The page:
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Life in Rural New England

A Changing World: New England in the Photographs of Verner Reed, 1950-1972

Life in Rural New England

Reed long sought to define and defend the idea of New England as more than just a geographical distinction. The very idea of what New England meant to Reed informed much of his photography. He consciously constructed a body of images that reflected his ideal for what New England should look like. Like many regional practitioners, he paid special attention to individuals who seemed to exemplify New England. He wanted to demonstrate the validity of rural life and customs at a time when they were being threatened by modernity. Reed shot many of these photographs after he had left the city, preferring life in rural Vermont.

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Poker Player, Morrisville, Vermont, 1950

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Twenty Below Zero, Waterbury, Vermont, 1951

 

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Men at Cattle Auction, Morrisville, Vermont, 1953

In this study of a group of farmers watching a cattle auction, Reed was clearly interested in the character revealed by their weathered faces. The image was published in the National Humane Review as part of a story documenting inhumane treatment of animals during auctions.

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Dowser, Plainfield, Vermont, 1953

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Aroostook County Potato Picking, Maine, 1954

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Tug of War, Caledonia County, Vermont, 1958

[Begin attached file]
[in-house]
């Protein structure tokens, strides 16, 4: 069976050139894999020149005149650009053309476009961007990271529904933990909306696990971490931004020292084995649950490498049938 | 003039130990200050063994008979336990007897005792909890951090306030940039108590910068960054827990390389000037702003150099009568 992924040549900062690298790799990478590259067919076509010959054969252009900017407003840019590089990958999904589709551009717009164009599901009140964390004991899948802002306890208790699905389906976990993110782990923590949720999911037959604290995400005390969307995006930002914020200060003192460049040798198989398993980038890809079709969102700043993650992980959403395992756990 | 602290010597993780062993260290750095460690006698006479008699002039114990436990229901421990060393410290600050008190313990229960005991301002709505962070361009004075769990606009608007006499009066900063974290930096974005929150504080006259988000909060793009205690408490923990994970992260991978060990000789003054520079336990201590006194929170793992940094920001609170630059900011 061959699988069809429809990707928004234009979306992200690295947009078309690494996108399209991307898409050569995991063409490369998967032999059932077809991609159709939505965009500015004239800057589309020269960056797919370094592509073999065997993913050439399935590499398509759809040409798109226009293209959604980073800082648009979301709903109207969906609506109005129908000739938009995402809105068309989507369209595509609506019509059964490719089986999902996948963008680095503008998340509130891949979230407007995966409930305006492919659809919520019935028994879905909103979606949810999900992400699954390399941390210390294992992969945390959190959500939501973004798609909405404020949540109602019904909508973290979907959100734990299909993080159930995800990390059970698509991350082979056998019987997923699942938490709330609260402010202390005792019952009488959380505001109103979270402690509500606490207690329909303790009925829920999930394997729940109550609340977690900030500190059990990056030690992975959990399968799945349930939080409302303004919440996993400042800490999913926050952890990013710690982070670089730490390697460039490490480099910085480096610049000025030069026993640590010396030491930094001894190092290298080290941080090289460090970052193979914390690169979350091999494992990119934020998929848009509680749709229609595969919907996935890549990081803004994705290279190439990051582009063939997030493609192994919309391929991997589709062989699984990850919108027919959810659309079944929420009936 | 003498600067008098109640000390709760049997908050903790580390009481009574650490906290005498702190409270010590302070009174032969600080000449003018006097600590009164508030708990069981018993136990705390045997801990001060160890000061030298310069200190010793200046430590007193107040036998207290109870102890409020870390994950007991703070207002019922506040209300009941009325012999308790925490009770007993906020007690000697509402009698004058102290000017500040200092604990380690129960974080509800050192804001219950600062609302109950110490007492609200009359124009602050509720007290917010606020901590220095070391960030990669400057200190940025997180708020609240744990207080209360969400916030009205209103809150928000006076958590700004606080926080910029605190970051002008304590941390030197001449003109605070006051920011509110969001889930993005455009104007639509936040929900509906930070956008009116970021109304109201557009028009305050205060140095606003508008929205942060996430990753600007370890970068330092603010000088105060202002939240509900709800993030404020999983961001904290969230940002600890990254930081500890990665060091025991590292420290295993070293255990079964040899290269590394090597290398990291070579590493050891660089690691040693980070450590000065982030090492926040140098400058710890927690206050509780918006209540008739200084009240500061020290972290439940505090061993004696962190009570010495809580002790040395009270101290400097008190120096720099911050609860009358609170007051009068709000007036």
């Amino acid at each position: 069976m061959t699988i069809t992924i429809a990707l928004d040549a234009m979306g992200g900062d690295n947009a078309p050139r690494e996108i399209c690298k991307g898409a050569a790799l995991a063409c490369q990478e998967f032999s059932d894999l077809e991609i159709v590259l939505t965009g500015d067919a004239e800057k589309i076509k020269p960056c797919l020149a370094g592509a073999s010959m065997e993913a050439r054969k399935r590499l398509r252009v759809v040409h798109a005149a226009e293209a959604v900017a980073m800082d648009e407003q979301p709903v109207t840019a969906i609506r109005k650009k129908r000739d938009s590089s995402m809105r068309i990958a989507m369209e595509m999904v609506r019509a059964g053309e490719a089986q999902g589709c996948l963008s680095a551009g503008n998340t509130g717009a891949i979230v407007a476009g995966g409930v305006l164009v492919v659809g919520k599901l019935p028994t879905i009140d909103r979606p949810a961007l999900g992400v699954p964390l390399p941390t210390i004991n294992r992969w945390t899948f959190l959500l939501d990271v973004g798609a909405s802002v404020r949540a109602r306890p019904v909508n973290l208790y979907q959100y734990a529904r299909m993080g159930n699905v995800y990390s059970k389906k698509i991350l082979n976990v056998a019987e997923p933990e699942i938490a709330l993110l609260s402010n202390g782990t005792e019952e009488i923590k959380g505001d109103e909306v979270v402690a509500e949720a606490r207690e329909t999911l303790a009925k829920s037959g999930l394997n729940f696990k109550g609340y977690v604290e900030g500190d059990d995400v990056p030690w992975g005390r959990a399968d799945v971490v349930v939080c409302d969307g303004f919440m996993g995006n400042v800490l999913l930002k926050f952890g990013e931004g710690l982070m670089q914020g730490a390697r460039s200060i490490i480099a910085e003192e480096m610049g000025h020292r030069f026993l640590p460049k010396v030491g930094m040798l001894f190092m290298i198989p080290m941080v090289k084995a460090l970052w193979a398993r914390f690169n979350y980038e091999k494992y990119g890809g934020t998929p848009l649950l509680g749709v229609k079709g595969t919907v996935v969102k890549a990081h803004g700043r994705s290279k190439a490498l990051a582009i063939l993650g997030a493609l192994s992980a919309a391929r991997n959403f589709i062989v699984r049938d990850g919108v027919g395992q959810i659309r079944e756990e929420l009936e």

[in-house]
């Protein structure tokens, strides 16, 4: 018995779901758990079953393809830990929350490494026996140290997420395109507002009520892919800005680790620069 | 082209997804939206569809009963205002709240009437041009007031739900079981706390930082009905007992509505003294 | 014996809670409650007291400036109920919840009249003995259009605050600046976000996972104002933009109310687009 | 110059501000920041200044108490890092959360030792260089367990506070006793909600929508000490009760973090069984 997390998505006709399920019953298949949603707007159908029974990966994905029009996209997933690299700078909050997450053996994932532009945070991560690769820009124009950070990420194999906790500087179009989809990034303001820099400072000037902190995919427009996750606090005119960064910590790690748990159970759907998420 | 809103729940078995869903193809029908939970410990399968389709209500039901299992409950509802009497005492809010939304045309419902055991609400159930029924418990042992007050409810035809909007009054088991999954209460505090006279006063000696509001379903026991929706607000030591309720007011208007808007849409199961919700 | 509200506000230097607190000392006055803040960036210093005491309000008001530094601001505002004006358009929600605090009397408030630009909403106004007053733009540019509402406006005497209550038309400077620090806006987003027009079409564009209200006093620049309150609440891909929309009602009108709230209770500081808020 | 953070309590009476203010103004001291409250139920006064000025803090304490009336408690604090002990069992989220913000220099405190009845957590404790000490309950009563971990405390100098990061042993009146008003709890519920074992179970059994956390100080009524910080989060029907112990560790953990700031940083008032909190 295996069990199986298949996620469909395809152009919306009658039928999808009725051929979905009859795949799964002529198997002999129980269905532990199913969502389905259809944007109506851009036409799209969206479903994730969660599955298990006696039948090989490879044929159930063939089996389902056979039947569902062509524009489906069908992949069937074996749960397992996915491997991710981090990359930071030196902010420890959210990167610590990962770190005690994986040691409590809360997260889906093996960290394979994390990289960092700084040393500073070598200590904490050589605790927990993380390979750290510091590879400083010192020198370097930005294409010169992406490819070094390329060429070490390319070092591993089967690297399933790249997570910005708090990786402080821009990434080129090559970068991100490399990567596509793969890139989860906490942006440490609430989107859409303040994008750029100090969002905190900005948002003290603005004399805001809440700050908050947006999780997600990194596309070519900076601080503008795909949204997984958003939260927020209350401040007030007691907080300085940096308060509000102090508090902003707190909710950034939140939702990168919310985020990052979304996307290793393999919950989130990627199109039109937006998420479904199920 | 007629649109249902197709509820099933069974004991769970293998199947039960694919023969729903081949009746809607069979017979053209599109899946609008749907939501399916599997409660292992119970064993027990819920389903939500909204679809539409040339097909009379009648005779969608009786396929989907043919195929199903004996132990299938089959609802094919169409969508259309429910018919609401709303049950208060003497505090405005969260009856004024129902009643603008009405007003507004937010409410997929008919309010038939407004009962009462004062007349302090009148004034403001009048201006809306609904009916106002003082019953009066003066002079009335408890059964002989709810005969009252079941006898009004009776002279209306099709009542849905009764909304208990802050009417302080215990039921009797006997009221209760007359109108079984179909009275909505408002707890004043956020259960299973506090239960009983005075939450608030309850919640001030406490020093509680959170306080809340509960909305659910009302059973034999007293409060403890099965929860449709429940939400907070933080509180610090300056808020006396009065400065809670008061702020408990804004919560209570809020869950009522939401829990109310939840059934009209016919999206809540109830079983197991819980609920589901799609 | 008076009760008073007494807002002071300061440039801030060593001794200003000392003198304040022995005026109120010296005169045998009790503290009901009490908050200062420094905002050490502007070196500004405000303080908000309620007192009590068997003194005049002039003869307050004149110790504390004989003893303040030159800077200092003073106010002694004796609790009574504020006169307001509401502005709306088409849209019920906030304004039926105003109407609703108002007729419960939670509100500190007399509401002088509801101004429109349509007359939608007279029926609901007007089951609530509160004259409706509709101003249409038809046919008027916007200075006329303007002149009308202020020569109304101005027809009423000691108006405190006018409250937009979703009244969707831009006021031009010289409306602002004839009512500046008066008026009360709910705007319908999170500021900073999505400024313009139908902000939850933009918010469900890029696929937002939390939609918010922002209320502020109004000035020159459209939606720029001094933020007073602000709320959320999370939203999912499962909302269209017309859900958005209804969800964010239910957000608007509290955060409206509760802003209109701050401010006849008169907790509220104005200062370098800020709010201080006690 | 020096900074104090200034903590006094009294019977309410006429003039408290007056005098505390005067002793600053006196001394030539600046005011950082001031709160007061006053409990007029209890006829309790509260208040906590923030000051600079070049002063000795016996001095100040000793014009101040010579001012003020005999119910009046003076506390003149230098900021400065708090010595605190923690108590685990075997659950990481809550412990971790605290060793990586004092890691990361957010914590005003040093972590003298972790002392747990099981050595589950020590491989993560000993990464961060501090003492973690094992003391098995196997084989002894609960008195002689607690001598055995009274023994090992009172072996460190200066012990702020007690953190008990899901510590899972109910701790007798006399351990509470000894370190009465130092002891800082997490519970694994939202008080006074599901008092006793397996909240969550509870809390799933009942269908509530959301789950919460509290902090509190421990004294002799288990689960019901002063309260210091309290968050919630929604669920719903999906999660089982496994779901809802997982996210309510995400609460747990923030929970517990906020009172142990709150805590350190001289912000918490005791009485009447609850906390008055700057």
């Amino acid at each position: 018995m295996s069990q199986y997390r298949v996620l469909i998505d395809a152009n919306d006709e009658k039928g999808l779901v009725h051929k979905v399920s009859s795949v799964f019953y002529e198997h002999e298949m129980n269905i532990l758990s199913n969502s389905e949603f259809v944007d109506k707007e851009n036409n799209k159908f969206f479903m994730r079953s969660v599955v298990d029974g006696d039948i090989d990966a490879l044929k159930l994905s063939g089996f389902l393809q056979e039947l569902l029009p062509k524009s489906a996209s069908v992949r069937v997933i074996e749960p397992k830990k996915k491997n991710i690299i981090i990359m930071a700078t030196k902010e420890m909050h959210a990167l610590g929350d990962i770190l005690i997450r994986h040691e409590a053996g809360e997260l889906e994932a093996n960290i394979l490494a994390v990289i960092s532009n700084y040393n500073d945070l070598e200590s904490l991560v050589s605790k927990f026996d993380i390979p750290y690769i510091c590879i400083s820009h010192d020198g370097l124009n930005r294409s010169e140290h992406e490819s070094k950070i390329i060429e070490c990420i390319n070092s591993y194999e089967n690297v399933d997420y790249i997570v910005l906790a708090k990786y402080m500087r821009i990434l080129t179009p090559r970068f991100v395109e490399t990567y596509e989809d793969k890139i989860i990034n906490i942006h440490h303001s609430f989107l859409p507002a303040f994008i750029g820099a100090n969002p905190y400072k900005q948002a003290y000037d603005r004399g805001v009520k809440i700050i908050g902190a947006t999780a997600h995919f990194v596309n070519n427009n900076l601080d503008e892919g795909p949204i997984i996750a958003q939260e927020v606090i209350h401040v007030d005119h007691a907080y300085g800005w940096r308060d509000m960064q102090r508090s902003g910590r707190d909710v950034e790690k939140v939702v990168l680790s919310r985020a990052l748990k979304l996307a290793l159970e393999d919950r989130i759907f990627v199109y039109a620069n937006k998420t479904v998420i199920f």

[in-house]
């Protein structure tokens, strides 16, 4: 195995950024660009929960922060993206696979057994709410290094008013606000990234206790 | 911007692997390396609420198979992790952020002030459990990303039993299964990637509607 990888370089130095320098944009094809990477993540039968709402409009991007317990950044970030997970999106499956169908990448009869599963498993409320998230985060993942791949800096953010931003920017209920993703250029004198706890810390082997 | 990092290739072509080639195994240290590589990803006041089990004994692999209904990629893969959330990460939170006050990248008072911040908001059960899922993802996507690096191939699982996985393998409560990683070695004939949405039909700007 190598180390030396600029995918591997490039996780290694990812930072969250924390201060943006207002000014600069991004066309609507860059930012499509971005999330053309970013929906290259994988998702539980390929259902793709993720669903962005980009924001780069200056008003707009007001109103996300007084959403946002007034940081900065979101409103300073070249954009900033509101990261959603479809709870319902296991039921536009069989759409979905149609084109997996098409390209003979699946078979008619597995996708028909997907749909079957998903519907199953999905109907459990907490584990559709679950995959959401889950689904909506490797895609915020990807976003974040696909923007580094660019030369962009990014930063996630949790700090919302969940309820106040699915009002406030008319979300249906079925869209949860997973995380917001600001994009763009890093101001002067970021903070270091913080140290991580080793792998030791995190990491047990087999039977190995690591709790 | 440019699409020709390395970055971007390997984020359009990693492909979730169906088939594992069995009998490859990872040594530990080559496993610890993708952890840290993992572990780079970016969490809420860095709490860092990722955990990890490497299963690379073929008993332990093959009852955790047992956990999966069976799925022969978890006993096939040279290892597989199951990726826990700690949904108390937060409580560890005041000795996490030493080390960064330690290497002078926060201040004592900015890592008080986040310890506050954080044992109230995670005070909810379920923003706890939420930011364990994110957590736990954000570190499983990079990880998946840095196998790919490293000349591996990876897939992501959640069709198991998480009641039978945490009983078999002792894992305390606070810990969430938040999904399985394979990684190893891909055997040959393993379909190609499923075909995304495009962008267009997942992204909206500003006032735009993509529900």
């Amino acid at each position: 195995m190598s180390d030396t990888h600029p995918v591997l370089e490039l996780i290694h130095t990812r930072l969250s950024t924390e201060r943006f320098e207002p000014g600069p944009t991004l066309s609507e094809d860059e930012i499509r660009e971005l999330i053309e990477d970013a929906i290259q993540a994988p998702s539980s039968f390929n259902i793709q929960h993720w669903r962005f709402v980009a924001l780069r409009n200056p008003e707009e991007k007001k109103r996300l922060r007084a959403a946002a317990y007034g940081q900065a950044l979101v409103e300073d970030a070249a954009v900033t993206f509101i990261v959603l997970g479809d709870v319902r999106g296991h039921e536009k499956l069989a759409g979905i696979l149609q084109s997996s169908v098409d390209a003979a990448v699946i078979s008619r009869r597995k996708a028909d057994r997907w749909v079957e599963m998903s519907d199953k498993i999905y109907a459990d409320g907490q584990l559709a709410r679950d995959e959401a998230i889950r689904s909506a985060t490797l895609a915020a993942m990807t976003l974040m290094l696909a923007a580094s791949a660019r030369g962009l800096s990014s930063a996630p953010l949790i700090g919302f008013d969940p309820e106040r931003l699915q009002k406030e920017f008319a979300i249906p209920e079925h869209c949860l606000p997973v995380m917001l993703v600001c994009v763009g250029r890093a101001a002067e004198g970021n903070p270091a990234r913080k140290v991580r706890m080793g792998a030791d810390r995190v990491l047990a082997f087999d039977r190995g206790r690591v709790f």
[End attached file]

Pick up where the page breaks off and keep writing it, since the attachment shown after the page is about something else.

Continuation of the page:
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Waiting, Enosburg Falls, Vermont, 1958

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Northern Vermont Family, 1960

When Reed stopped to take a picture of this family in their yard, they asked for a minute to tidy up. The mother did not feel that she had enough presentable clothes for all of her children, and made some of them stay indoors--they can just be seen looking out the window.

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Springtime, Stowe, Vermont, 1971

 

A Changing World: New England in the Photographs of Verner Reed, 1950-1972 

Organized by Historic New England, Boston, Massachusetts 

All photographs are drawn from the collections of Historic New England, presented by the Society for the Preservation of New England Antiquities. They are part of the Verner Reed Archive, a collection of more than 26,000 negatives and prints, which was donated by Verner and Deborah Reed. 

John R. Stomberg served as guest curator of the original exhibition.


 

Life in Rural New England